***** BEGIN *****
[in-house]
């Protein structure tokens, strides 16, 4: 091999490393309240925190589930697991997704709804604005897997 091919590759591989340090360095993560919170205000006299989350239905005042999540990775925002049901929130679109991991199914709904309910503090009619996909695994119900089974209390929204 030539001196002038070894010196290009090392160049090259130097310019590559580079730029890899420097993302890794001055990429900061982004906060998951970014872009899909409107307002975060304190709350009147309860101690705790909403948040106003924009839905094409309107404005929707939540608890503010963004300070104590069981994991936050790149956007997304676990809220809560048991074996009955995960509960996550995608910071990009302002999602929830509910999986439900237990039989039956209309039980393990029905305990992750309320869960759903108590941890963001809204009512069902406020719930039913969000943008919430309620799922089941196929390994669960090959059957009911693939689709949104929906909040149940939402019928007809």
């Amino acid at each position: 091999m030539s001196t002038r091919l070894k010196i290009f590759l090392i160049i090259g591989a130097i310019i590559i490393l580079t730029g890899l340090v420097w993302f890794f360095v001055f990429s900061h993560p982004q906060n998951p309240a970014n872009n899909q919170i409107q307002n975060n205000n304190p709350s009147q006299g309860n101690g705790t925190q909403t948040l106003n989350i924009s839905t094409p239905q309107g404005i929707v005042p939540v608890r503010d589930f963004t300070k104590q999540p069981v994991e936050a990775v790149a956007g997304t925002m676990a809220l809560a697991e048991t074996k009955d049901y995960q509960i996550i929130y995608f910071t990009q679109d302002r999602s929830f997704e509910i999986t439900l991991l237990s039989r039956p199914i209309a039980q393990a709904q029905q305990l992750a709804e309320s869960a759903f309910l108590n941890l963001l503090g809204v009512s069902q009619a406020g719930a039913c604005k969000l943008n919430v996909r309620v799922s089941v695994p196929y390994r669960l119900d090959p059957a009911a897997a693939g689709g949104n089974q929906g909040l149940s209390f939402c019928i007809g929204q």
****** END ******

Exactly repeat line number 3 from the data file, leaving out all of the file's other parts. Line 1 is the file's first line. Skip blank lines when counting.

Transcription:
């Amino acid at each position: 091999m030539s001196t002038r091919l070894k010196i290009f590759l090392i160049i090259g591989a130097i310019i590559i490393l580079t730029g890899l340090v420097w993302f890794f360095v001055f990429s900061h993560p982004q906060n998951p309240a970014n872009n899909q919170i409107q307002n975060n205000n304190p709350s009147q006299g309860n101690g705790t925190q909403t948040l106003n989350i924009s839905t094409p239905q309107g404005i929707v005042p939540v608890r503010d589930f963004t300070k104590q999540p069981v994991e936050a990775v790149a956007g997304t925002m676990a809220l809560a697991e048991t074996k009955d049901y995960q509960i996550i929130y995608f910071t990009q679109d302002r999602s929830f997704e509910i999986t439900l991991l237990s039989r039956p199914i209309a039980q393990a709904q029905q305990l992750a709804e309320s869960a759903f309910l108590n941890l963001l503090g809204v009512s069902q009619a406020g719930a039913c604005k969000l943008n919430v996909r309620v799922s089941v695994p196929y390994r669960l119900d090959p059957a009911a897997a693939g689709g949104n089974q929906g909040l149940s209390f939402c019928i007809g929204q």